The Historical Journal


a1 University of Leeds


Historians of the Edwardian tariff reform movement have disagreed about its aims. This article examines the motivations of the leadership of the Tariff Reform League, which was by far the most influential organization in the tariff lobby. It argues that the League's leaders were more empire-minded than often allowed, and that it was the preferential tariff which they were most determined to promulgate and defend. Indeed, attempts by the Balfourite wing of the Unionist party to twist tariff reform away from its imperial origins were strongly resisted by the League, and the forces of protection within the organization were also carefully controlled. When the Tariff Reform League finally gave way on the issue of imperial preference in January 1913, it was not because it had suddenly ceased to be concerned about the unity of the empire. Rather, the widespread public hostility to the imposition of food duties showed no sign of diminishing, thus making it difficult to persuade a critical mass within the Unionist party that tariff reform was a politically viable strategy of imperial federation.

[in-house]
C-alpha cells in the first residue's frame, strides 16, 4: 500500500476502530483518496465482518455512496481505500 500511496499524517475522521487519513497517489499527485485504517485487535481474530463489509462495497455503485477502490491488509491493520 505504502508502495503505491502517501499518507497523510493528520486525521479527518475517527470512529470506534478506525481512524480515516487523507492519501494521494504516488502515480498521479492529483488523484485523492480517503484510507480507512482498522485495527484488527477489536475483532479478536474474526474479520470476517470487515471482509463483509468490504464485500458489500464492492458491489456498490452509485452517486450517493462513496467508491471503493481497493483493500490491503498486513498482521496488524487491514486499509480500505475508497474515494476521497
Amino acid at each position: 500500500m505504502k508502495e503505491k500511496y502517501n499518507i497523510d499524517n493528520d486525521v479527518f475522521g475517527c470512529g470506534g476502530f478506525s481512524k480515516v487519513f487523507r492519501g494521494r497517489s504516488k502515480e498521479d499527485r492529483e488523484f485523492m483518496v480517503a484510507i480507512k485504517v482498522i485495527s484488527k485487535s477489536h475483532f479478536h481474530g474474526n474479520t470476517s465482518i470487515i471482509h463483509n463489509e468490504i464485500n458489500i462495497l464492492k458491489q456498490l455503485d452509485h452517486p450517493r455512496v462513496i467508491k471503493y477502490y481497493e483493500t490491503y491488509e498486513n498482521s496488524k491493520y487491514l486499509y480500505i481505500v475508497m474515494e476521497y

1 An earlier version of this paper was presented to the Anglo-American conference of Historians in June 1995. I would like to thank Professor Peter Cain, Dr John Darwin, Dr Paul Laity and Ms Sarah Lenton for their valuable comments on the paper. I am also indebted to the Journal's readers for their constructive criticisms.